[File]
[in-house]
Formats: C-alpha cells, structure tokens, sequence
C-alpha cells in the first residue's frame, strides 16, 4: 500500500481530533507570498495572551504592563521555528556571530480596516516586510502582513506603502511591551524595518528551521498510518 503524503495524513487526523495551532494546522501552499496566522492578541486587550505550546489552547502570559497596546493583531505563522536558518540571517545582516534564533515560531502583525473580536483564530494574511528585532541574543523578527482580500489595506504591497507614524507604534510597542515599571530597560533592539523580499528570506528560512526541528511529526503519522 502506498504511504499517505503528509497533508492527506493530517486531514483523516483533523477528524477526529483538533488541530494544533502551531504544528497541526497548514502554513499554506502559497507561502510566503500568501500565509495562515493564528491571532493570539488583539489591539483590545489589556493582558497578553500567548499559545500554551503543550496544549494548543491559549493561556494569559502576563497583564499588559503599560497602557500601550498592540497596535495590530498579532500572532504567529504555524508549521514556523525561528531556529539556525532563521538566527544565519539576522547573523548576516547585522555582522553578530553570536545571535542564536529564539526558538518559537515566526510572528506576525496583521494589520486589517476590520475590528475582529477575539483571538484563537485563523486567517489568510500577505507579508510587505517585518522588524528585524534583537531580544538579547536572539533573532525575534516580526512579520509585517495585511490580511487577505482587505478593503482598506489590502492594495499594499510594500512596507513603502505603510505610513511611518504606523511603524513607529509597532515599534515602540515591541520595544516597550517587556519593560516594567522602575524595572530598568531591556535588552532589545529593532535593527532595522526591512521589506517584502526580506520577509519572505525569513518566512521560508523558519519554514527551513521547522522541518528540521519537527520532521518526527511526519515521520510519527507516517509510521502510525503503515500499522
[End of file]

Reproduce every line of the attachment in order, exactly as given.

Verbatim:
[in-house]
Formats: C-alpha cells, structure tokens, sequence
C-alpha cells in the first residue's frame, strides 16, 4: 500500500481530533507570498495572551504592563521555528556571530480596516516586510502582513506603502511591551524595518528551521498510518 503524503495524513487526523495551532494546522501552499496566522492578541486587550505550546489552547502570559497596546493583531505563522536558518540571517545582516534564533515560531502583525473580536483564530494574511528585532541574543523578527482580500489595506504591497507614524507604534510597542515599571530597560533592539523580499528570506528560512526541528511529526503519522 502506498504511504499517505503528509497533508492527506493530517486531514483523516483533523477528524477526529483538533488541530494544533502551531504544528497541526497548514502554513499554506502559497507561502510566503500568501500565509495562515493564528491571532493570539488583539489591539483590545489589556493582558497578553500567548499559545500554551503543550496544549494548543491559549493561556494569559502576563497583564499588559503599560497602557500601550498592540497596535495590530498579532500572532504567529504555524508549521514556523525561528531556529539556525532563521538566527544565519539576522547573523548576516547585522555582522553578530553570536545571535542564536529564539526558538518559537515566526510572528506576525496583521494589520486589517476590520475590528475582529477575539483571538484563537485563523486567517489568510500577505507579508510587505517585518522588524528585524534583537531580544538579547536572539533573532525575534516580526512579520509585517495585511490580511487577505482587505478593503482598506489590502492594495499594499510594500512596507513603502505603510505610513511611518504606523511603524513607529509597532515599534515602540515591541520595544516597550517587556519593560516594567522602575524595572530598568531591556535588552532589545529593532535593527532595522526591512521589506517584502526580506520577509519572505525569513518566512521560508523558519519554514527551513521547522522541518528540521519537527520532521518526527511526519515521520510519527507516517509510521502510525503503515500499522